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African Journal of Food, Agriculture, Nutrition and Development
Rural Outreach Program
ISSN: 1684-5358
EISSN: 1684-5374
Vol. 11, No. 3, 2011
Bioline Code: nd11028
Full paper language: English
Document type: Research Article
Document available free of charge

African Journal of Food, Agriculture, Nutrition and Development, Vol. 11, No. 3, 2011

 en Physico-Chemical Properties And Sensory Evaluation Of Jam Made From Black-Plum Fruit (Vitex doniana)
Ajenifujah-Solebo, S.O. & Aina, J.O.


The potential of some wild-growing indigenous fruits such as black-plum (Vitex doniana) has remained largely untapped. Most tropical fruits can be processed and preserved in small-scale operations using simple techniques. Various uses have been reported for black-plum ranging from medicinal to dietary utilization. This study was carried out to investigate the possibility of producing jam from black-plum and to evaluate the physico-chemical properties, nutritional properties and consumer acceptability of the product. Black-plum jam was produced using traditional open-kettle method. The physico-chemical analyses of black-plum fruit and jam were determined. Physico-chemical analyses of black-plum fruit showed that it had soluble solids of 18.83 ± 0.11 ° Brix, pH 3.85 ± 0.07 and ascorbic acid was 33.35 ± 0.21 mg/100g. Na, K and Ca contents were (0.1 mg/100g); (1.33 mg/100g); and (0.765 mg/100g), respectively. Physico-chemical analyses of the jam showed that it had soluble solids of 68.0 ± 0.71 °Brix, 24.22 ± 0.08% reducing sugar, pH of 3.42 ± 0.03 and total acidity of 0.34 ± 0.01%. Proximate analysis of the jam showed nutrient values of crude protein 4.23 ± 0.03%, crude fibre 1.0 ± 0.03%, ash 4.30 ± 0.02%, crude lipid 2.43 ± 0.03%, carbohydrate 68.1 ± 0.28%, sodium (Na) 0.28 ± 0.01 mg/100g, potassium (K) 1.42 ± 0.01 mg/100g, calcium (Ca) 0.97 ± 0.01 mg/100g, moisture 21.65 ± 0.33%, dry matter 78.36± 0.33%. Physico-chemical and proximate analyses of the fruit on wet and dry basis were also carried out. Sensory evaluation by untrained panelists indicated consumer acceptability. Statistical evaluation using simple-paired comparison between black-plum jam and commercial black currant jam on a nine-point hedonic scale showed a preference for the commercial jam, particularly in terms of colour. The differences in flavour and spreadability were not significant (P > 0.05) 5% level; while the differences in colour, taste and overall acceptability were significant (P < 0.05) 5% level. Some assessors, however, scored black-plum jam high for flavour and spreadability.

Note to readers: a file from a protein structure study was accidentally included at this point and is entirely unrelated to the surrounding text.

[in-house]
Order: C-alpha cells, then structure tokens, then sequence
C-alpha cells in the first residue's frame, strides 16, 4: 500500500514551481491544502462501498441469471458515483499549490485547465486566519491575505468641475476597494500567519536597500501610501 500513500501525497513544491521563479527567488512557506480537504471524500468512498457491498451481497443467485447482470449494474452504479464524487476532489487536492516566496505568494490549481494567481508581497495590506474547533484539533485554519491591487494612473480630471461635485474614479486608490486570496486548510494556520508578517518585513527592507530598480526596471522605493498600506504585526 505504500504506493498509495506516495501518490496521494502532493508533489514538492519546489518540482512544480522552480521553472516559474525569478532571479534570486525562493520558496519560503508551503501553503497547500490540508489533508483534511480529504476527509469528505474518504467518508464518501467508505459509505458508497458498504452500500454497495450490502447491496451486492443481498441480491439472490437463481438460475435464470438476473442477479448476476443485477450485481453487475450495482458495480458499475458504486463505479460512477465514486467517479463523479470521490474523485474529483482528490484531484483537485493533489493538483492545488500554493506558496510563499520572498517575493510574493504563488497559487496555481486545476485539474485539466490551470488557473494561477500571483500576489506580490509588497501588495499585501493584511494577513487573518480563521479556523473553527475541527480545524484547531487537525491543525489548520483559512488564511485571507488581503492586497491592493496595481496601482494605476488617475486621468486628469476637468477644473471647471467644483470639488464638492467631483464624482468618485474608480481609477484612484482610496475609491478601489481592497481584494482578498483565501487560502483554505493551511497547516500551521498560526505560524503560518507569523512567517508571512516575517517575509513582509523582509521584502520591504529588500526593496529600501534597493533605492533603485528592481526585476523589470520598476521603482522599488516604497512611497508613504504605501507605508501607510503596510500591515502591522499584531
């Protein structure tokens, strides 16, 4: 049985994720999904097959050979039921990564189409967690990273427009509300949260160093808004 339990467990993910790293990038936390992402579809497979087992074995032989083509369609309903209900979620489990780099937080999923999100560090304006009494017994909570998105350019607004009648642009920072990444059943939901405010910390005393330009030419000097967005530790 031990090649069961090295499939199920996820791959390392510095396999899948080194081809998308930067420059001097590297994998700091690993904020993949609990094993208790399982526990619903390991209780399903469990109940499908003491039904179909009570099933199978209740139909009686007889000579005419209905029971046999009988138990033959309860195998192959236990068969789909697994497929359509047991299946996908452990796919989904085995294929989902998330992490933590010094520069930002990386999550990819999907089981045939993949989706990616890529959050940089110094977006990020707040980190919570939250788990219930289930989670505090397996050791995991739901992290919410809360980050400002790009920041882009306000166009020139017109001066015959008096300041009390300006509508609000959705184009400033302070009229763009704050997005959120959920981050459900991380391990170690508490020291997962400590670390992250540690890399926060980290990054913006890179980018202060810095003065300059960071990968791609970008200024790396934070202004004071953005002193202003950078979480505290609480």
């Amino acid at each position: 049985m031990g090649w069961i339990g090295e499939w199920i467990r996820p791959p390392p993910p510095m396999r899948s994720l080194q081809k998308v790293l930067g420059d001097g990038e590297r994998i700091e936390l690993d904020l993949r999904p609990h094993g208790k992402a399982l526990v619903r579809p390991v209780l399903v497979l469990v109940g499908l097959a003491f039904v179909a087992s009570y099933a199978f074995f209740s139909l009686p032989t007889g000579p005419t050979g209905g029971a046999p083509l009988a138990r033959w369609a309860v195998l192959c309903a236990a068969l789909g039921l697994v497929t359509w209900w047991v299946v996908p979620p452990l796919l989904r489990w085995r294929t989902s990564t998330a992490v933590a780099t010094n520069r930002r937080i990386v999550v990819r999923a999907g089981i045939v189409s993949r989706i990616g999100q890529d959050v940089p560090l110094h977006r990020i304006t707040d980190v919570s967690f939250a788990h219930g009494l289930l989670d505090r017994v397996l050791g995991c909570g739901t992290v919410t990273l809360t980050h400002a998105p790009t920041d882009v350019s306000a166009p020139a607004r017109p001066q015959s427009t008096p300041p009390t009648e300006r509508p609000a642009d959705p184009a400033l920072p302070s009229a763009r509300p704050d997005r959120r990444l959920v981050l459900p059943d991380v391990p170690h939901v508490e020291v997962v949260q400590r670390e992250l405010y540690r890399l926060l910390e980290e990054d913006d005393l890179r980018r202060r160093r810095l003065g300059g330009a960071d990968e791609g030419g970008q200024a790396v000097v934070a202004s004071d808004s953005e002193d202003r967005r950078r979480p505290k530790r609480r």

indigenous, Vitex doniana, black-plum jam, evaluation

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